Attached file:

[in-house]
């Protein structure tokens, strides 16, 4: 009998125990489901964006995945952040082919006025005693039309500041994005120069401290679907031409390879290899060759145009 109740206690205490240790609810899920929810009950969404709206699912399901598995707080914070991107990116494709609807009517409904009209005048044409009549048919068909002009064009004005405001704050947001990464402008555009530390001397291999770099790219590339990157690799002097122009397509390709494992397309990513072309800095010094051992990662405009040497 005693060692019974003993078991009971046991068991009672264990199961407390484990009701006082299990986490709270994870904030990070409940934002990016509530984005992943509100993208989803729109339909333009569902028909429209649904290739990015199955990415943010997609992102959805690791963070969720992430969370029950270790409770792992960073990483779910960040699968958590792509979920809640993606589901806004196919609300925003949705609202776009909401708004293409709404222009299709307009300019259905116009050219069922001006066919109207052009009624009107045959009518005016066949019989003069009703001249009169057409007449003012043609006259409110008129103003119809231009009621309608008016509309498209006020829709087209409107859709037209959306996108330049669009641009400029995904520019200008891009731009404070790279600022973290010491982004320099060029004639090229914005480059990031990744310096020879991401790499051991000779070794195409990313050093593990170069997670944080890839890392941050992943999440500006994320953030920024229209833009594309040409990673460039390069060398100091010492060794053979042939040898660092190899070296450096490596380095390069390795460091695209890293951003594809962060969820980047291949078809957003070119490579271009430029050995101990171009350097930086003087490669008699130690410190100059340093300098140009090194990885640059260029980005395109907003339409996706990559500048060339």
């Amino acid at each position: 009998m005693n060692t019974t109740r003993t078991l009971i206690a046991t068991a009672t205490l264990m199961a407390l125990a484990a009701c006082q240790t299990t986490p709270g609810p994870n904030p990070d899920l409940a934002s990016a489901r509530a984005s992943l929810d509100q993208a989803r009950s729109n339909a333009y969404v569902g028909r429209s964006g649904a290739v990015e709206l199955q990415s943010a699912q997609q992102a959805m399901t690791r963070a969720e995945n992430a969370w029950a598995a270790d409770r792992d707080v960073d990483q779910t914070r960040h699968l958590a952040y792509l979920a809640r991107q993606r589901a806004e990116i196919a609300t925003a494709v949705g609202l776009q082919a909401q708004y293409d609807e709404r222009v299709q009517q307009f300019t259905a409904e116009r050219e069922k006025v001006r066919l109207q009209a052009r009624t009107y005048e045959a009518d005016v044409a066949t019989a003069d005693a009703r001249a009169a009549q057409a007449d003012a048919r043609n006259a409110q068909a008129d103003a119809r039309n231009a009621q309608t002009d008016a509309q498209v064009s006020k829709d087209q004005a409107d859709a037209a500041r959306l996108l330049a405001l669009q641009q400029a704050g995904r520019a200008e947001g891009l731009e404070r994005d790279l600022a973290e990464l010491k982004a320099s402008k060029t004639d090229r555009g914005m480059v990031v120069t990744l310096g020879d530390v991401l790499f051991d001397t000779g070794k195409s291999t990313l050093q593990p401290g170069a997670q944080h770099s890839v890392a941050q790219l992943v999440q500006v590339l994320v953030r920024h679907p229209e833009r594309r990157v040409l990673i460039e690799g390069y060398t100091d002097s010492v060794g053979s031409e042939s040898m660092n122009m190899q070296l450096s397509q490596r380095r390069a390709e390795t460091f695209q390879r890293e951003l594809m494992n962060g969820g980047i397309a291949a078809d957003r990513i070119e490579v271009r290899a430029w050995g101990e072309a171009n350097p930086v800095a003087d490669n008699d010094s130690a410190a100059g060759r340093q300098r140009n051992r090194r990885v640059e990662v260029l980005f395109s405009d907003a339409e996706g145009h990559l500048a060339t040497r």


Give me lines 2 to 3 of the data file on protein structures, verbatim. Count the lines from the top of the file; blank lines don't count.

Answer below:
């Protein structure tokens, strides 16, 4: 009998125990489901964006995945952040082919006025005693039309500041994005120069401290679907031409390879290899060759145009 109740206690205490240790609810899920929810009950969404709206699912399901598995707080914070991107990116494709609807009517409904009209005048044409009549048919068909002009064009004005405001704050947001990464402008555009530390001397291999770099790219590339990157690799002097122009397509390709494992397309990513072309800095010094051992990662405009040497 005693060692019974003993078991009971046991068991009672264990199961407390484990009701006082299990986490709270994870904030990070409940934002990016509530984005992943509100993208989803729109339909333009569902028909429209649904290739990015199955990415943010997609992102959805690791963070969720992430969370029950270790409770792992960073990483779910960040699968958590792509979920809640993606589901806004196919609300925003949705609202776009909401708004293409709404222009299709307009300019259905116009050219069922001006066919109207052009009624009107045959009518005016066949019989003069009703001249009169057409007449003012043609006259409110008129103003119809231009009621309608008016509309498209006020829709087209409107859709037209959306996108330049669009641009400029995904520019200008891009731009404070790279600022973290010491982004320099060029004639090229914005480059990031990744310096020879991401790499051991000779070794195409990313050093593990170069997670944080890839890392941050992943999440500006994320953030920024229209833009594309040409990673460039390069060398100091010492060794053979042939040898660092190899070296450096490596380095390069390795460091695209890293951003594809962060969820980047291949078809957003070119490579271009430029050995101990171009350097930086003087490669008699130690410190100059340093300098140009090194990885640059260029980005395109907003339409996706990559500048060339």
């Amino acid at each position: 009998m005693n060692t019974t109740r003993t078991l009971i206690a046991t068991a009672t205490l264990m199961a407390l125990a484990a009701c006082q240790t299990t986490p709270g609810p994870n904030p990070d899920l409940a934002s990016a489901r509530a984005s992943l929810d509100q993208a989803r009950s729109n339909a333009y969404v569902g028909r429209s964006g649904a290739v990015e709206l199955q990415s943010a699912q997609q992102a959805m399901t690791r963070a969720e995945n992430a969370w029950a598995a270790d409770r792992d707080v960073d990483q779910t914070r960040h699968l958590a952040y792509l979920a809640r991107q993606r589901a806004e990116i196919a609300t925003a494709v949705g609202l776009q082919a909401q708004y293409d609807e709404r222009v299709q009517q307009f300019t259905a409904e116009r050219e069922k006025v001006r066919l109207q009209a052009r009624t009107y005048e045959a009518d005016v044409a066949t019989a003069d005693a009703r001249a009169a009549q057409a007449d003012a048919r043609n006259a409110q068909a008129d103003a119809r039309n231009a009621q309608t002009d008016a509309q498209v064009s006020k829709d087209q004005a409107d859709a037209a500041r959306l996108l330049a405001l669009q641009q400029a704050g995904r520019a200008e947001g891009l731009e404070r994005d790279l600022a973290e990464l010491k982004a320099s402008k060029t004639d090229r555009g914005m480059v990031v120069t990744l310096g020879d530390v991401l790499f051991d001397t000779g070794k195409s291999t990313l050093q593990p401290g170069a997670q944080h770099s890839v890392a941050q790219l992943v999440q500006v590339l994320v953030r920024h679907p229209e833009r594309r990157v040409l990673i460039e690799g390069y060398t100091d002097s010492v060794g053979s031409e042939s040898m660092n122009m190899q070296l450096s397509q490596r380095r390069a390709e390795t460091f695209q390879r890293e951003l594809m494992n962060g969820g980047i397309a291949a078809d957003r990513i070119e490579v271009r290899a430029w050995g101990e072309a171009n350097p930086v800095a003087d490669n008699d010094s130690a410190a100059g060759r340093q300098r140009n051992r090194r990885v640059e990662v260029l980005f395109s405009d907003a339409e996706g145009h990559l500048a060339t040497r």